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The weary world rejoices

As we wait for Christmas and for a vaccine, I'm reminded that the most beautiful birth in history happened in a place literally mired in crap.

Photo courtesy of Creative Commons

(RNS) — Advent has always been a season of waiting, of finding light in the darkness. Every evening, my family lights our Advent wreath candles at dinner, beginning the first week with just one lone flame in the darkness and then oh-so-slowly adding another each week until Christmas. I love this tangible reminder of how tiny pockets of joy can brighten our lives even as these small flickers of light illuminate some of the darkest nights of the year.  

This season, we’re also waiting for something else, something equally tangible: a vaccine for COVID.

The first doses are rolling out this week, thank heavens. They can’t come a moment too soon. Death is raging all around us, and it’s going to get worse before it gets better: U.S. Covid case counts could hit half a million or more per day next month. That number feels unthinkable and inevitable at the same time.

On a personal note, the virus hit home for us last week, with two family members infected. Things have been bleak, and we are all so, so weary of the darkness.

I’m reading an Advent devotional this month that tells me to be honest about the raw ugliness of this moment while also actively seeking the beauty of the light. The author, Kathy Escobar, wrote the book after the death of one of her five young adult children by suicide last autumn. There were no warning signs, no red flags: just sudden, irrevocable loss.

She’s a pastor and spiritual director who was already familiar with  grief — had in fact counseled other people through it — but found herself in the camp of people who are “crawling our way toward Christmas together,” barely able to hold it together because they’re dealing with loss. It’s a group no one wants to be in, but one holiday season or another, all of us eventually find ourselves in it.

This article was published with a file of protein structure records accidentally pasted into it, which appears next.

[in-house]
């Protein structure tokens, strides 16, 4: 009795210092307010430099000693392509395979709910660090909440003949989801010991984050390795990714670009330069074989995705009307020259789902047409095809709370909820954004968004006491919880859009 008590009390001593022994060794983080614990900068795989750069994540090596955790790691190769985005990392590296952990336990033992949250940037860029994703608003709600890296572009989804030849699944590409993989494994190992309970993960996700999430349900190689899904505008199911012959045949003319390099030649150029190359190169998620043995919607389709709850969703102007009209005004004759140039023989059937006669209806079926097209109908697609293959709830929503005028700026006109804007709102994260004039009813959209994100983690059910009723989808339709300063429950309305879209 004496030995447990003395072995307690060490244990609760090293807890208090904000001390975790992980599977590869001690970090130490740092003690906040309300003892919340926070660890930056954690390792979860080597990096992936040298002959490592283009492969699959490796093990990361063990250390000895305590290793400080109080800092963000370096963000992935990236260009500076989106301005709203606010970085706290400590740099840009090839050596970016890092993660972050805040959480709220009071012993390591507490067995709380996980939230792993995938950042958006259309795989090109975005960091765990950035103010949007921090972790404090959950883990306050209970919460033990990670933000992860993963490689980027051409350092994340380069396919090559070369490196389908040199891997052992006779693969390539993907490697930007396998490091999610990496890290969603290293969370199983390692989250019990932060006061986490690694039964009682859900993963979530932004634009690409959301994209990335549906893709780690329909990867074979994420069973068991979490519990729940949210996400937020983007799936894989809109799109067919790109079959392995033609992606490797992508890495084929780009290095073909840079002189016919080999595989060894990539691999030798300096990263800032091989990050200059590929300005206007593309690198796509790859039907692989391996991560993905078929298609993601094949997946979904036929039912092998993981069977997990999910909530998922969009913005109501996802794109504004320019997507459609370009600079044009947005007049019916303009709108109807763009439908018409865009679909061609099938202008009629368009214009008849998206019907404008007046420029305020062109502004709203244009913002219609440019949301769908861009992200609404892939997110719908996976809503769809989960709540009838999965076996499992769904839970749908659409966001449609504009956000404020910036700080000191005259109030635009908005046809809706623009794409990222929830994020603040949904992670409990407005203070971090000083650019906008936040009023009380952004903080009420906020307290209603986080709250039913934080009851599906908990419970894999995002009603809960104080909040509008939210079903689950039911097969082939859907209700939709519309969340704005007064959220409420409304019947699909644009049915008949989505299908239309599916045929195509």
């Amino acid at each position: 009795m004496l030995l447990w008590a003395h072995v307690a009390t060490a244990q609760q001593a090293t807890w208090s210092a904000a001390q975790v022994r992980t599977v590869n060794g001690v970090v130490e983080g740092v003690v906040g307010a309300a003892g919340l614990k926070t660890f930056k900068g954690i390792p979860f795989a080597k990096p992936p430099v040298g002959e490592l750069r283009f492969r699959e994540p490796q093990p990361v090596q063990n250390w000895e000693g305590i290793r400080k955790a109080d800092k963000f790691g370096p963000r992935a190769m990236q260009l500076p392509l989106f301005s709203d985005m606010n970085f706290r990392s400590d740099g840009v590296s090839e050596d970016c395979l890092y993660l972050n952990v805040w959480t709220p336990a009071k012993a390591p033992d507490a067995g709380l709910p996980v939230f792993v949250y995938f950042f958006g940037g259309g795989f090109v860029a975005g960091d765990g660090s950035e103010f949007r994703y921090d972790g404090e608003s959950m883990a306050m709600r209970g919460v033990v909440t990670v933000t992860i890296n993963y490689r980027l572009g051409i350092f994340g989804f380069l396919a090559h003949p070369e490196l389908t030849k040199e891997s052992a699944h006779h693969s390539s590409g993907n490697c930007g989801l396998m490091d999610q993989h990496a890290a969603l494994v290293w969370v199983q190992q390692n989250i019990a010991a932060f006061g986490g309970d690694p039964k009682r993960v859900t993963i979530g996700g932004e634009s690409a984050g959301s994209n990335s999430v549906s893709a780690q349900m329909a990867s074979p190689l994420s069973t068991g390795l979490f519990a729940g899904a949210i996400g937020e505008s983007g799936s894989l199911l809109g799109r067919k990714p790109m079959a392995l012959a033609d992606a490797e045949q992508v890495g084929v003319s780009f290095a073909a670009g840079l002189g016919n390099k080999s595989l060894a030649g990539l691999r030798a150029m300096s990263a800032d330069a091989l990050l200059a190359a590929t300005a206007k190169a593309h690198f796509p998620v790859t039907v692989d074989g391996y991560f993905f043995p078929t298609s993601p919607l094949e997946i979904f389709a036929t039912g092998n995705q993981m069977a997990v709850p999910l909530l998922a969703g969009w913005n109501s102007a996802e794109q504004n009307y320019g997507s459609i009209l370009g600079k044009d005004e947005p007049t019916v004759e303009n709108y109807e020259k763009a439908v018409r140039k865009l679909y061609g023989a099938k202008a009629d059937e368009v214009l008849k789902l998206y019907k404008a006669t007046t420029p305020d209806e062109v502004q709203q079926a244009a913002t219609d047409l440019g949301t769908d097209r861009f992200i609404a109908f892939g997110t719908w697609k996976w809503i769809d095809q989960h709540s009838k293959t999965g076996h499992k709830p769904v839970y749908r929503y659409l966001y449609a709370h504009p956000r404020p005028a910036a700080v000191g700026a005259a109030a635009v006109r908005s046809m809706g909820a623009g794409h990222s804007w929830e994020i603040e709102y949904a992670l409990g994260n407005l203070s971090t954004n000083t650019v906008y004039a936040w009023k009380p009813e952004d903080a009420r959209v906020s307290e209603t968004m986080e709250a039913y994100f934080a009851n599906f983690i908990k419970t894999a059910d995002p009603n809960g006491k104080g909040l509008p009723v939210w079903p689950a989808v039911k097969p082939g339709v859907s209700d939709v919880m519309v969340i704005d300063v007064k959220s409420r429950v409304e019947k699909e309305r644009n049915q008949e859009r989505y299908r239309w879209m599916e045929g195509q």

While most of the shiny-happy songs of the season felt unbearable, some of them had grief and hope intermingled:

Long lay the world in sin and error pining,

’Til he appeared, and the soul felt its worth.

A thrill of hope, the weary world rejoices,

For yonder breaks a new and glorious morn . . .

This famous hymn gave Escobar the title of her book ­— A Weary World: Reflections for a Blue Christmas — as well as what I would say is a sort of permission. Permission to allow the world not to make sense, to not feel you have to rush in and paper over the cracks of grief.

Yesterday we began the third of Advent’s four weeks, and the weekly theme of Escobar’s devotional is embracing paradox. She points out that Jesus is full of paradoxes, and that starts with the circumstances of his birth:

Jesus’ birth doesn’t make sense in some ways and brings it all together in another. It’s ugly and smelly and also beautiful and hopeful. Three decades later, Jesus—the one who was supposed to save the day with kingly strength and might—dies on a cross, leaving so many even more confused. The essence of Jesus’ story is that we rise by descending. It’s a mystery, yet it’s simple. It’s easy to talk about and hard to live out.

The most beautiful birth in history happened in a place literally mired in shit.

With that in mind, I think I can be honest about the reality of what we’re facing in this historical moment while also looking toward the light, which is growing a little stronger each day.


Related columns:

A blue, blue Christmas

When it’s not the hap, happiest season of all


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